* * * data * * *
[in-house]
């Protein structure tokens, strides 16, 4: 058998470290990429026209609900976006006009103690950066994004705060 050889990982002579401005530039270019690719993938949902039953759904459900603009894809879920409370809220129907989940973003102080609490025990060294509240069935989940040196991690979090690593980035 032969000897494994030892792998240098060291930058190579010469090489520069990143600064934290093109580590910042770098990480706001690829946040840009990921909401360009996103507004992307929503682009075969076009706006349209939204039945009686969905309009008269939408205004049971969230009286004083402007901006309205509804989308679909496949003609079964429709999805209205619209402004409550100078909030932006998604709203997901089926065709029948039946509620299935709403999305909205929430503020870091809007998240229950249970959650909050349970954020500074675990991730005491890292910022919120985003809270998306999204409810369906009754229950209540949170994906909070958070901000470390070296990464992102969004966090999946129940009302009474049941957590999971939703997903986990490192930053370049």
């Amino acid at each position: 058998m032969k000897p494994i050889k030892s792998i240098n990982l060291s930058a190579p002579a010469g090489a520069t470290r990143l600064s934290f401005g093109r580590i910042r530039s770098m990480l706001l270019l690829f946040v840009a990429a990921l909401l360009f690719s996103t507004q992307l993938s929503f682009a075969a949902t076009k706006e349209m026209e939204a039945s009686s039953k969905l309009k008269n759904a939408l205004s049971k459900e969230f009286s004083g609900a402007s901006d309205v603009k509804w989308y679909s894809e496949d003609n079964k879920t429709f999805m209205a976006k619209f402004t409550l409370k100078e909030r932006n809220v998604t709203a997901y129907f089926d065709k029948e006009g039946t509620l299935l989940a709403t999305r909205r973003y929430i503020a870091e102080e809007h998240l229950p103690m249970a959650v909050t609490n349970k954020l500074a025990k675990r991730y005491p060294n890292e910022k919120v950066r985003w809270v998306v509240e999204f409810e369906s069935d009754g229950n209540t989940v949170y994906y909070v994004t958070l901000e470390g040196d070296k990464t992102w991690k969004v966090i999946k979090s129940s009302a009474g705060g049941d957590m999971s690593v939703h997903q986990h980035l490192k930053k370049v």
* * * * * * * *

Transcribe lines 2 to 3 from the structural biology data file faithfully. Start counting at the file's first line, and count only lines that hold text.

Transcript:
């Protein structure tokens, strides 16, 4: 058998470290990429026209609900976006006009103690950066994004705060 050889990982002579401005530039270019690719993938949902039953759904459900603009894809879920409370809220129907989940973003102080609490025990060294509240069935989940040196991690979090690593980035 032969000897494994030892792998240098060291930058190579010469090489520069990143600064934290093109580590910042770098990480706001690829946040840009990921909401360009996103507004992307929503682009075969076009706006349209939204039945009686969905309009008269939408205004049971969230009286004083402007901006309205509804989308679909496949003609079964429709999805209205619209402004409550100078909030932006998604709203997901089926065709029948039946509620299935709403999305909205929430503020870091809007998240229950249970959650909050349970954020500074675990991730005491890292910022919120985003809270998306999204409810369906009754229950209540949170994906909070958070901000470390070296990464992102969004966090999946129940009302009474049941957590999971939703997903986990490192930053370049």
């Amino acid at each position: 058998m032969k000897p494994i050889k030892s792998i240098n990982l060291s930058a190579p002579a010469g090489a520069t470290r990143l600064s934290f401005g093109r580590i910042r530039s770098m990480l706001l270019l690829f946040v840009a990429a990921l909401l360009f690719s996103t507004q992307l993938s929503f682009a075969a949902t076009k706006e349209m026209e939204a039945s009686s039953k969905l309009k008269n759904a939408l205004s049971k459900e969230f009286s004083g609900a402007s901006d309205v603009k509804w989308y679909s894809e496949d003609n079964k879920t429709f999805m209205a976006k619209f402004t409550l409370k100078e909030r932006n809220v998604t709203a997901y129907f089926d065709k029948e006009g039946t509620l299935l989940a709403t999305r909205r973003y929430i503020a870091e102080e809007h998240l229950p103690m249970a959650v909050t609490n349970k954020l500074a025990k675990r991730y005491p060294n890292e910022k919120v950066r985003w809270v998306v509240e999204f409810e369906s069935d009754g229950n209540t989940v949170y994906y909070v994004t958070l901000e470390g040196d070296k990464t992102w991690k969004v966090i999946k979090s129940s009302a009474g705060g049941d957590m999971s690593v939703h997903q986990h980035l490192k930053k370049v």